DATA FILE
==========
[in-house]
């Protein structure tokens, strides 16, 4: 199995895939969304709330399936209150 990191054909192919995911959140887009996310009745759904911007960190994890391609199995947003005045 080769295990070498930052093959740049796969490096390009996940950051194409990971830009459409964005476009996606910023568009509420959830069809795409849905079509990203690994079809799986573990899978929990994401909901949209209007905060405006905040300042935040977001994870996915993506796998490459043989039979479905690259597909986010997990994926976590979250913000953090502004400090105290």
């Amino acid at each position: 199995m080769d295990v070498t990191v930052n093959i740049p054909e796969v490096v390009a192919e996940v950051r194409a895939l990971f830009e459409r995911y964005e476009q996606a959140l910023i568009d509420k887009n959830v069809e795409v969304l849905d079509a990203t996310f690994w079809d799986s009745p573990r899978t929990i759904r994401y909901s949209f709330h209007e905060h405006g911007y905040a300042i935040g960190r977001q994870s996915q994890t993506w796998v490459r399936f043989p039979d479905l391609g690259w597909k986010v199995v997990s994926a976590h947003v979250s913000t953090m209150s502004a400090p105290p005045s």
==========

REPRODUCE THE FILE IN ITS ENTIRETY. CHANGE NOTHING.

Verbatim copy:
[in-house]
């Protein structure tokens, strides 16, 4: 199995895939969304709330399936209150 990191054909192919995911959140887009996310009745759904911007960190994890391609199995947003005045 080769295990070498930052093959740049796969490096390009996940950051194409990971830009459409964005476009996606910023568009509420959830069809795409849905079509990203690994079809799986573990899978929990994401909901949209209007905060405006905040300042935040977001994870996915993506796998490459043989039979479905690259597909986010997990994926976590979250913000953090502004400090105290």
């Amino acid at each position: 199995m080769d295990v070498t990191v930052n093959i740049p054909e796969v490096v390009a192919e996940v950051r194409a895939l990971f830009e459409r995911y964005e476009q996606a959140l910023i568009d509420k887009n959830v069809e795409v969304l849905d079509a990203t996310f690994w079809d799986s009745p573990r899978t929990i759904r994401y909901s949209f709330h209007e905060h405006g911007y905040a300042i935040g960190r977001q994870s996915q994890t993506w796998v490459r399936f043989p039979d479905l391609g690259w597909k986010v199995v997990s994926a976590h947003v979250s913000t953090m209150s502004a400090p105290p005045s």